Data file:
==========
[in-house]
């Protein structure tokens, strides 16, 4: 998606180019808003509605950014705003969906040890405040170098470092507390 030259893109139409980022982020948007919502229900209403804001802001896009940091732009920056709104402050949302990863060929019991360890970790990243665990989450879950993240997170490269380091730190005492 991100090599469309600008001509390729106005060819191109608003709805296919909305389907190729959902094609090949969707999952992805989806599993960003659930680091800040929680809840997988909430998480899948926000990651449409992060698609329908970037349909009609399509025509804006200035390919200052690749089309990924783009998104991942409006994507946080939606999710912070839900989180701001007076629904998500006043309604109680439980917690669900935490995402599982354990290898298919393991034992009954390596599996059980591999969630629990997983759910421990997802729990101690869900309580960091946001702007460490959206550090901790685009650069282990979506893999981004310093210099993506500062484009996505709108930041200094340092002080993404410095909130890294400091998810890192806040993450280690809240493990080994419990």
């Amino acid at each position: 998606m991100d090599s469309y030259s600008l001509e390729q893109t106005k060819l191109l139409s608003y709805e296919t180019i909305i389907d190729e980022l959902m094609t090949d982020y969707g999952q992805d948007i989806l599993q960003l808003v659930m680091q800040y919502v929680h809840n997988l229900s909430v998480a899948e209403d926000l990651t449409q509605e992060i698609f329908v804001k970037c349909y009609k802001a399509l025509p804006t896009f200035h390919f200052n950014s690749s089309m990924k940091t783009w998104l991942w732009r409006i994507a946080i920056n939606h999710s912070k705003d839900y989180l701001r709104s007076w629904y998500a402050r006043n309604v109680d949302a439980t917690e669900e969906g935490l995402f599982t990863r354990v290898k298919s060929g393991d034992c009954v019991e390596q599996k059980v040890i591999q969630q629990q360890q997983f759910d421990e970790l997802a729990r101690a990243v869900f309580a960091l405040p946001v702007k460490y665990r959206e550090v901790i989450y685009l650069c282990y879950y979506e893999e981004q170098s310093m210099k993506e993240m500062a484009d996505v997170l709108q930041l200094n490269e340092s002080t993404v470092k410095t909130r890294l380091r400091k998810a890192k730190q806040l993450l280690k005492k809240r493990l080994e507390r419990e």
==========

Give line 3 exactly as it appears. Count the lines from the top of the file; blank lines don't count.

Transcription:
């Amino acid at each position: 998606m991100d090599s469309y030259s600008l001509e390729q893109t106005k060819l191109l139409s608003y709805e296919t180019i909305i389907d190729e980022l959902m094609t090949d982020y969707g999952q992805d948007i989806l599993q960003l808003v659930m680091q800040y919502v929680h809840n997988l229900s909430v998480a899948e209403d926000l990651t449409q509605e992060i698609f329908v804001k970037c349909y009609k802001a399509l025509p804006t896009f200035h390919f200052n950014s690749s089309m990924k940091t783009w998104l991942w732009r409006i994507a946080i920056n939606h999710s912070k705003d839900y989180l701001r709104s007076w629904y998500a402050r006043n309604v109680d949302a439980t917690e669900e969906g935490l995402f599982t990863r354990v290898k298919s060929g393991d034992c009954v019991e390596q599996k059980v040890i591999q969630q629990q360890q997983f759910d421990e970790l997802a729990r101690a990243v869900f309580a960091l405040p946001v702007k460490y665990r959206e550090v901790i989450y685009l650069c282990y879950y979506e893999e981004q170098s310093m210099k993506e993240m500062a484009d996505v997170l709108q930041l200094n490269e340092s002080t993404v470092k410095t909130r890294l380091r400091k998810a890192k730190q806040l993450l280690k005492k809240r493990l080994e507390r419990e």